Who would have thought there would be a lesson in crisis management to be learned from a row about a bill in a small, independent café?
Step forward the hero of Henry’s Bistro Cafe in Wallington, Surrey. Someone brave enough to tell his customers they were wrong.
This groundbreaker took a stand after a group of 17 women took over the café for three hours and spent just £55 between them – about a £1 a head an hour.
They were willing to risk the fury of the mob because not to do so would allow others to continue to harm their business. This was someone who, even though they were spitting feathers, made a calm and rational case … and that sits right at the heart of good crisis management practice.
We live three miles away, and I’m so impressed by the owner’s attitude and customer service that I plan to nip in for a brew this weekend.
After three hours and with 55 quid in the till, they’d have been within their rights to turf the old ladies out with a flea in their ear.
Instead, they made a polite case by letter, pointing out the group – who had arranged to meet there – spent “less than the price of a cup of tea every hour”.
They added: “You assured us that the spending from the group would be of an amount making yours/our understanding to be a beneficial one. The visit left us with a financial loss that is neither sustainable nor how a business/restaurant works.
“£55 divided by 17 is approximately £3.24 per head, which, divided by three hours, is approximately £1.07 per head gross.”
In that situation, the cafe owner is 100 per cent right to tear into those customers. They did it courteously and privately – it was the group’s leader who posted it on a local Facebook page, leading to wide press coverage.
Anyone offended by the café owner’s response is exactly the kind of customer he doesn’t want.
They stood up and defended their business in a way small firms can but larger companies can’t or won’t because they are worried about causing offence, even when they know they are in the right.
The café owner was driven by the fact small operators literally cannot afford to have their premises and services monopolised by people who aren’t putting the money in. They can’t absorb losses the way chains do.
The minimum wage for over-25s is £7.83. Even with just two employees in the café for those three hours, that’s £47 gone straight away. Power bills, ingredients, insurance, rent and rates would wipe out the rest … and more.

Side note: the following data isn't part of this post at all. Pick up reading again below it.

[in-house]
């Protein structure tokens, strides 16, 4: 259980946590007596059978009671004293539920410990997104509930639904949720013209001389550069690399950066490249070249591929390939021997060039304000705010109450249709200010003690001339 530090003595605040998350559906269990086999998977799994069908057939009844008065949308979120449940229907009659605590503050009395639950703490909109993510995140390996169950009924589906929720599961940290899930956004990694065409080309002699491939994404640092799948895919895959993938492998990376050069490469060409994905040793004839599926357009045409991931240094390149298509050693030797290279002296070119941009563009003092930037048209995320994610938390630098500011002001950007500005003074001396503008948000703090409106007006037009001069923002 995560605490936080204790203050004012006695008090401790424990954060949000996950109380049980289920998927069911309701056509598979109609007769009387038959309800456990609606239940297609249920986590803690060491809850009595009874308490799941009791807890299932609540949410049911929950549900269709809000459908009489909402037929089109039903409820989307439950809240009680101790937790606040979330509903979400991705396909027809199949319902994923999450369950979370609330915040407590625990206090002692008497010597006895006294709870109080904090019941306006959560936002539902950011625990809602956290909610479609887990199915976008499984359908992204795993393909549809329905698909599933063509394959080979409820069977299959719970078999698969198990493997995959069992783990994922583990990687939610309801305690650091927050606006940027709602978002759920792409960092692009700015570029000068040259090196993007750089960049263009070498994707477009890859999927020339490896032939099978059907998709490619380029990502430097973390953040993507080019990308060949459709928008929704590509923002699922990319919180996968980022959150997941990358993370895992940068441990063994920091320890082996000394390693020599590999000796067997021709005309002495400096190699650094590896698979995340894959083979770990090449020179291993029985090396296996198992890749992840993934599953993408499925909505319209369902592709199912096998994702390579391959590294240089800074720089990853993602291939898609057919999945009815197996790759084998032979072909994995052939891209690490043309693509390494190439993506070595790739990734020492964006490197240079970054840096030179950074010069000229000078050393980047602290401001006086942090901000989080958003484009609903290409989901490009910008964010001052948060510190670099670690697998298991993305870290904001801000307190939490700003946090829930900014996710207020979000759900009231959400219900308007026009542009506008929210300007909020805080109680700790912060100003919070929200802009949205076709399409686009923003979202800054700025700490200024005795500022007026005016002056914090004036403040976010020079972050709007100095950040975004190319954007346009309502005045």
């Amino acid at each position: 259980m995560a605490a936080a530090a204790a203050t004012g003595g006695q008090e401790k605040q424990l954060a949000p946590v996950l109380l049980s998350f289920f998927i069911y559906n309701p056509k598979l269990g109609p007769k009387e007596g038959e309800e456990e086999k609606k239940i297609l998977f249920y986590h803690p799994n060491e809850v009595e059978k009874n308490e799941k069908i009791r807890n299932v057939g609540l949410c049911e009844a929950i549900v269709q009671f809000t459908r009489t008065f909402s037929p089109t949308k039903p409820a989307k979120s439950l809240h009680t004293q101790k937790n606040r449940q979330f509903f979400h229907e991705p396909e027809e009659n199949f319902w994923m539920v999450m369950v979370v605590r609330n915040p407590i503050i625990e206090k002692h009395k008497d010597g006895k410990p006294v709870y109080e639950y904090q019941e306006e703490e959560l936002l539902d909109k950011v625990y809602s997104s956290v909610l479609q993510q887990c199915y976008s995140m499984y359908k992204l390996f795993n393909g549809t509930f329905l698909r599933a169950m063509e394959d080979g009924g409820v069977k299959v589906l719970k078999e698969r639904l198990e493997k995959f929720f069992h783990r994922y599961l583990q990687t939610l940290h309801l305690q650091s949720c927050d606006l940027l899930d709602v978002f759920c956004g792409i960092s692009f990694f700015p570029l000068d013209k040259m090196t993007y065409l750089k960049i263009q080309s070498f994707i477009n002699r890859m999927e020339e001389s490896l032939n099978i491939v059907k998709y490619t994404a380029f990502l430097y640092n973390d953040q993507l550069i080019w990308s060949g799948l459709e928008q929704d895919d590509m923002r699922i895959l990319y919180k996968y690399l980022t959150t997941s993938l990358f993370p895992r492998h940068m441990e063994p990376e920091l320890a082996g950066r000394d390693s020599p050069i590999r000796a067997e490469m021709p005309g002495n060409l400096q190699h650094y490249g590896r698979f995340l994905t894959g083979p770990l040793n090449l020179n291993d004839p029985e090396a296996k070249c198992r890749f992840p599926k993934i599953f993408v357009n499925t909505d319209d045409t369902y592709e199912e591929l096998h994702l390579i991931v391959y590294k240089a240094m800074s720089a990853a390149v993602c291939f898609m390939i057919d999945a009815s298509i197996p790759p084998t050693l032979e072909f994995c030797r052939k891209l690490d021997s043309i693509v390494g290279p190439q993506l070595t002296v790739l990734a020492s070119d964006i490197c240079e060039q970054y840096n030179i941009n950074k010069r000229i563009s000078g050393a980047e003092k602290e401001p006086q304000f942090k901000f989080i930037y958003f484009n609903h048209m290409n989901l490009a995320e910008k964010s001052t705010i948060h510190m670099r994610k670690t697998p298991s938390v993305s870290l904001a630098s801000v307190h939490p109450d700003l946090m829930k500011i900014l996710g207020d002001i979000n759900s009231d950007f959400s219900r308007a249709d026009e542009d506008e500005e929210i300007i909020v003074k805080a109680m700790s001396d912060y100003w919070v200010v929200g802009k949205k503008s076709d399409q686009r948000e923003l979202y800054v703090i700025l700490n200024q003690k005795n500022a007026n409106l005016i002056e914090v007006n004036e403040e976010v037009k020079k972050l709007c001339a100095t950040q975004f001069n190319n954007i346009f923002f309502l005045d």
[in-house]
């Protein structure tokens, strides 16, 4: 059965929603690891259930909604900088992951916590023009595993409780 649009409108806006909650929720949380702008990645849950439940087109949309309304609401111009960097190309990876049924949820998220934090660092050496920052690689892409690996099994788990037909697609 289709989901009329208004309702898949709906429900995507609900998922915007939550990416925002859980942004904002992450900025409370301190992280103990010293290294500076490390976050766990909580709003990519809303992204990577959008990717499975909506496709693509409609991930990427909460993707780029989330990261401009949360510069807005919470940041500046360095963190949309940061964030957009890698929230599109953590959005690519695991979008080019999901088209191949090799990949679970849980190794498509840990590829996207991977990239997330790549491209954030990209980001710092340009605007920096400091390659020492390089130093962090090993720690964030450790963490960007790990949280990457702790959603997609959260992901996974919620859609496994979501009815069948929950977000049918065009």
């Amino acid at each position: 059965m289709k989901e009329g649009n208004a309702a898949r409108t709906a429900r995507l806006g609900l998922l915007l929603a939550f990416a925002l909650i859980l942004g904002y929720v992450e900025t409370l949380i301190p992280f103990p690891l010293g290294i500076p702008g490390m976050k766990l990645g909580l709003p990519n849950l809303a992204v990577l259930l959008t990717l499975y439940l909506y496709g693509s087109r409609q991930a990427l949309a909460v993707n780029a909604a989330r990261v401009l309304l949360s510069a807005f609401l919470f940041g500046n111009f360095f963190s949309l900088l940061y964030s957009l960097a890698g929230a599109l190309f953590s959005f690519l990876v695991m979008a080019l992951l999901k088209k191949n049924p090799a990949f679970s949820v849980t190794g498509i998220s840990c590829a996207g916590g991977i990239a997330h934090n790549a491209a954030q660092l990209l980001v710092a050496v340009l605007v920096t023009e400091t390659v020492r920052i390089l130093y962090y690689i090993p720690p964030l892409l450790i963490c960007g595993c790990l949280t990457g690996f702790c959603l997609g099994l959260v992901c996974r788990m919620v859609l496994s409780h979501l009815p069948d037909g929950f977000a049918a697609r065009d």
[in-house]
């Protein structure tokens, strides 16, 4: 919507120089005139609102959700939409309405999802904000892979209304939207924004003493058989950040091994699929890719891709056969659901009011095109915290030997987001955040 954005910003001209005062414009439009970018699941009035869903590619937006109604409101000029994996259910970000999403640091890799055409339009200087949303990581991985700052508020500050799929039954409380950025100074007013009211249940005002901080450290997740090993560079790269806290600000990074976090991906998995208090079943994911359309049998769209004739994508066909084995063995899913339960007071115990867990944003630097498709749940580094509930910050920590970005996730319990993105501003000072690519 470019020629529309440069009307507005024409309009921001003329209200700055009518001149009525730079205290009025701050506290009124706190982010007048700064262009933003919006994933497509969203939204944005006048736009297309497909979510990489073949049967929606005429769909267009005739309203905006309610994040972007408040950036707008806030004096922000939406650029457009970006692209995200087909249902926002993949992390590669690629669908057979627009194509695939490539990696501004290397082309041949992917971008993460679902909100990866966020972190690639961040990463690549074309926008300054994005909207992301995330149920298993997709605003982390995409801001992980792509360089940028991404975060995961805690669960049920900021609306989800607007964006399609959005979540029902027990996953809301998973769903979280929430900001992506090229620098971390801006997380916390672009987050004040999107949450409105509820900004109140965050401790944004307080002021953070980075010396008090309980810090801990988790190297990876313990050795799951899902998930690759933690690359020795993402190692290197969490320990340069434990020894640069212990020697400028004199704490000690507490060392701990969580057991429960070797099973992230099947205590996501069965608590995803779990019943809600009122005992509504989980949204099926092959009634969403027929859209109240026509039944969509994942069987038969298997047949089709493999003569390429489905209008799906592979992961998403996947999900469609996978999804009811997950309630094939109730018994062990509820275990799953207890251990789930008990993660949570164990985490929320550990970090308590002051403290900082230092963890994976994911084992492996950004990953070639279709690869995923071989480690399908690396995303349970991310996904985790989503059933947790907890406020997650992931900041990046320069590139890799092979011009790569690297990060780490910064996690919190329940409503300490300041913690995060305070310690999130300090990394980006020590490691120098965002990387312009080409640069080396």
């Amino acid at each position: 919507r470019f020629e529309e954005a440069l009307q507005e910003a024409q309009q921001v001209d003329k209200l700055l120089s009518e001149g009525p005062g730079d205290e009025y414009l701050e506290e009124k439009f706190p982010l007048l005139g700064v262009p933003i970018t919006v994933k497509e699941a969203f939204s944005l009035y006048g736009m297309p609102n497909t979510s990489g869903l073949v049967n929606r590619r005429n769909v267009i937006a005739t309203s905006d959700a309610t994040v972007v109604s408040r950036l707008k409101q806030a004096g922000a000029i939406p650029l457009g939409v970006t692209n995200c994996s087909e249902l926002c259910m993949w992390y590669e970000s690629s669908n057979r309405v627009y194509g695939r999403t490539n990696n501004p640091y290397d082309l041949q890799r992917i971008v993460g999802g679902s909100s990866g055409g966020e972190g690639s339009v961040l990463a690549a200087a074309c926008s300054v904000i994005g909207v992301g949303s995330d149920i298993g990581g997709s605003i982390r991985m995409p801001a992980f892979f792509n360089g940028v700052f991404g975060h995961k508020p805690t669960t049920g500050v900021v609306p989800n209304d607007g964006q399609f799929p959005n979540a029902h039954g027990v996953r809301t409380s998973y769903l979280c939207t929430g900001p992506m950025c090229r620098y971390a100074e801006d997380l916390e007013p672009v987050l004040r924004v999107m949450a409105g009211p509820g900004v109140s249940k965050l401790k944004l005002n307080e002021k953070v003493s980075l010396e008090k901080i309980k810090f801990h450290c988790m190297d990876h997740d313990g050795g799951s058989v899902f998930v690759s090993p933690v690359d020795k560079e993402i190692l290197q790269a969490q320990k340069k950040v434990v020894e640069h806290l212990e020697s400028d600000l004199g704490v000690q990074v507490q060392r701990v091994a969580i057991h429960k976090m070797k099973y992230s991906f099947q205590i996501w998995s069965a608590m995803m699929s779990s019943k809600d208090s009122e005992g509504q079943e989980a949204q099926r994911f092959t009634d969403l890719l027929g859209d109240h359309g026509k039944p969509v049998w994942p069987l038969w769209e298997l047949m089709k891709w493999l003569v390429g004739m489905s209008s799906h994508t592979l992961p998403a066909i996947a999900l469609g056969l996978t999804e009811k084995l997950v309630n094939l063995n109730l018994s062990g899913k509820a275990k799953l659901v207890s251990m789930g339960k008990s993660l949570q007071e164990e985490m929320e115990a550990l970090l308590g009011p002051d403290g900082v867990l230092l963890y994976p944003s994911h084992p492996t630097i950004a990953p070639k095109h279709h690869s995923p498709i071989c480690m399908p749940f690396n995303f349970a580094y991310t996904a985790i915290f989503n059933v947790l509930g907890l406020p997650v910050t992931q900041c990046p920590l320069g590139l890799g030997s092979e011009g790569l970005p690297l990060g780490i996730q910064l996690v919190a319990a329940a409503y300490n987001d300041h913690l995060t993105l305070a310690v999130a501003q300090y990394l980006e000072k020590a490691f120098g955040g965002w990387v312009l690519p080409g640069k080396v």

Kick up a fuss
People believe the saying “the customer’s always right”. But many of us know we’re taking advantage of that ethos when we kick up a fuss over a little thing, knowing the business will apologise or give us something in return or reduce our bill.
That attitude needs to change. Why should businesses just suck it up? Customers should realise it’s a two way street. If you want good customer service, be a good customer – do little things like saying please and thank you and actually spending money.
Judging by the reaction to the Henry’s Bistro Cafe hero on social media and in the comments sections on online articles, most people are in agreement with the owner.
OK, a few people are saying it’s bad customer service. But they’re wrong – and they're the type of customers who would put a small business out of business.
Business is not a charity. People go into business to provide an amenity and make a profit from it. Good customer service helps them do this.
Companies can be castigated for standing up for themselves. Social media has fed this with so many people eager to take offence. But on this occasion, the public have got behind the little guys in the aprons.
The thing to take away from this is the need to judge each case on its own merits, whether in customer service or crisis management – they’re almost the same thing, after all.
Be courteous and polite when handling a complaint. But judge whether backing down will do more harm than good to your business.
For help and advice call our crisis management experts now on 0800 612 9890.